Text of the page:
Summer adventures start with stories. Explore these dynamic reads for babies, children and teens.
“Baby Loves Summer!”
by Karen Katz
Celebrate summer with this fun, bright board book. Children will love the interactive lift-the-flap pages. Play a game of peekaboo as you read this story with your little one.
“Chu’s Day at the Beach”
by Neil Gaiman and Adam Rex
What happens when Chu gets a tickle in his nose? Will his sneeze change everyone’s day at the beach? Come along on this summertime adventure with a panda and his family.
“Froggy’s Lemonade Stand”
by Jonathan London, illustrated by Frank Remkiewicz
Plenty of things can go wrong when building a lemonade stand, but you can still have lots of fun. Lemonade makes a great treat for a hot day.
“Leo Can Swim”
by Anna McQuinn, illustrated by Ruth Hearson
This fun book about going to a toddler swim class can help prepare your child for his or her first time in the water.
“The Sandcastle That Lola Built”
by Megan Maynor, illustrated by Kate Berube
Building a sandcastle at the beach can also build a circle of friends. This playful spin on “The House That Jack Built” encourages teamwork and creativity.
by Sam Usher
It’s really hot outside, but it’s a perfect day for a boy to go on a picnic with his granddad.
“How to Code a Sandcastle”
by Josh Funk, illustrated by Sara Palacios
Pearl and her robot friend Pascal have one last chance to build the perfect sand-
castle after a summer of mishaps. By using fundamental computer coding concepts, their creation could be the best sandcastle and best beach day ever. Introduce kids to the fun of coding with this humorous and brightly illustrated book from the computer science nonprofit Girls Who Code.
“Mercy Watson: Something Wonky This Way Comes”
by Kate DiCamillo, illustrated by Chris Van Dusen
When Mr. and Mrs. Watson take their pig, Mercy, to a drive-in movie, mayhem ensues when Mercy smells the enticing scent of hot buttered popcorn. This comical book with fun retro-style illustrations captures a nostalgic and newly revived pastime. Mercy Watson is a beloved book series for early-grade readers.
“Super Summer: All Kinds of Summer Facts and Fun”
by Bruce Goldstone
Get ready to explore the amazing abundance of summer. With fantastic photographs, entertaining explanations and creative craft ideas, this nonfiction book presents all the fascinating facts that make summer super.
“The Best Friend Plan: The Adventures of Allie and Amy”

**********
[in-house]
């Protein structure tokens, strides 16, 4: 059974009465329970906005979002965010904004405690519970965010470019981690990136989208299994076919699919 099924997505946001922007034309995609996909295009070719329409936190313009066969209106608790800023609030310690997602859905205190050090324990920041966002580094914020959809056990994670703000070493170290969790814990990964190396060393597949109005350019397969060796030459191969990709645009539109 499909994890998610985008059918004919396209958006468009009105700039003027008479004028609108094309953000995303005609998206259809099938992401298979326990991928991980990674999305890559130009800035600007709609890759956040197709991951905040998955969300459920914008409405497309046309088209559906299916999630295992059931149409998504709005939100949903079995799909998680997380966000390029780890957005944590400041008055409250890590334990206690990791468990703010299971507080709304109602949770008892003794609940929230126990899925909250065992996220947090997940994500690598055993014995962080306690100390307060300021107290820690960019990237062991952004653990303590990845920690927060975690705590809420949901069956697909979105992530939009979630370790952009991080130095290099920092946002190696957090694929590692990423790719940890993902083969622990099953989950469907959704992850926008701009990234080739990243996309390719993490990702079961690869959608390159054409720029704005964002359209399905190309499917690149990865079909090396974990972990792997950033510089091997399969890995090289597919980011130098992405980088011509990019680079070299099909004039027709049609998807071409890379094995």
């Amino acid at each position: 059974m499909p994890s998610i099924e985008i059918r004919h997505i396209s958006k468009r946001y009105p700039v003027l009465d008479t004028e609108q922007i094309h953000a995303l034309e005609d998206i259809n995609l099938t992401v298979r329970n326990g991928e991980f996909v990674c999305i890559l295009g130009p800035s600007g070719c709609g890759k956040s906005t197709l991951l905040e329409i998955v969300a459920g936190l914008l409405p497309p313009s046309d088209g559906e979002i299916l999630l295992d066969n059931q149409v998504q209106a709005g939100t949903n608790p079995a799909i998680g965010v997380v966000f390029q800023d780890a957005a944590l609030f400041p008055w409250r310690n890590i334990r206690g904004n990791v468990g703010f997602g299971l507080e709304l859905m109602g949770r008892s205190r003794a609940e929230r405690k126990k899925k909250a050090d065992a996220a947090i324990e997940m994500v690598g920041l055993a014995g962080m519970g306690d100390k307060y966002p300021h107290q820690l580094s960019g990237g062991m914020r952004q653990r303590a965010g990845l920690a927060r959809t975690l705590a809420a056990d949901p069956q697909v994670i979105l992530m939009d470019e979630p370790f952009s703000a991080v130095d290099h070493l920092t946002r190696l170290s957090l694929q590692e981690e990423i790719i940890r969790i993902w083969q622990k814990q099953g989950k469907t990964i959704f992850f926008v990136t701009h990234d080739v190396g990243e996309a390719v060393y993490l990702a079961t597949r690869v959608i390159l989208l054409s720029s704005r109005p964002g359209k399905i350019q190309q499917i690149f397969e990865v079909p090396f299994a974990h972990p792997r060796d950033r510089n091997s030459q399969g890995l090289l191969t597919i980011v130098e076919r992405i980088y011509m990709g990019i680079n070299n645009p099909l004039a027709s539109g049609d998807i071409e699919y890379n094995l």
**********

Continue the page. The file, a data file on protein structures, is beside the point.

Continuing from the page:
by Stephanie Calmenson
Best, best, best friends Amy and Allie do absolutely everything together. This summer, they make a list of activities that they will do each and every day. Then Allie learns she’s being sent to sleepaway camp, and all their plans are ruined. How will these BFFs ever make it through the summer?
“Dead End in Norvelt”
by Jack Gantos
In the historic town of Norvelt, Pennsylvania, 12-year-old Jack Gantos spends the summer of 1962 grounded for various offenses until he is assigned to help an elderly neighbor with a most unusual chore involving the newly dead, molten wax, twisted promises, Girl Scout cookies, underage driving, lessons from history, typewriting and countless bloody noses.
“A Long Way From Chicago”
by Richard Peck
Joey Dowdel recounts his annual summer trips to rural Illinois with his sister Mary Alice during the Great Depression to visit their larger-than-life grandma in rural Illinois.
“The Tiny Mansion”
by Keir Graff
Twelve-year-old Dagmar and her family spend a summer living off the grid in a tiny home parked in the Northern California redwood forest, next door to an eccentric tech billionaire and his very unusual family.
“The House in the Cerulean Sea”
by TJ Klune
Linus Baker is an average man living an average life as a caseworker for the Department in Charge of Magical Youth. But his steady, boring life is disrupted when Extremely Upper Management sends him on a month-long case to an island orphanage that is home to six dangerous children and their mysterious caregiver. As Linus gets to know them all, he’ll have to reevaluate everything he thought he knew about his job and about his own life. Teens will love this deeply moving, sweet and laugh-out-loud funny story about an unlikely family in the unlikeliest of places. Recommended for ages 14 and older.
“Once Upon a Quinceañera”
by Monica Gomez-Hira
Eighteen-year-old Carmen’s life feels like a bad telenovela. She’s spending her summer in a ball gown as a performer for her unpaid internship in the sweltering Miami heat. Even worse, her company has been hired for her spoiled cousin’s quinceañera. And, of course, her new dance partner is also her ex. “Once Upon a Quinceañera” is a coming-of-age story about learning to let go, being comfortable with second chances and taking charge of your own life.
These titles have been thoughtfully selected by Frederick County Public Libraries. You can find these books and more by visiting fcpl.org.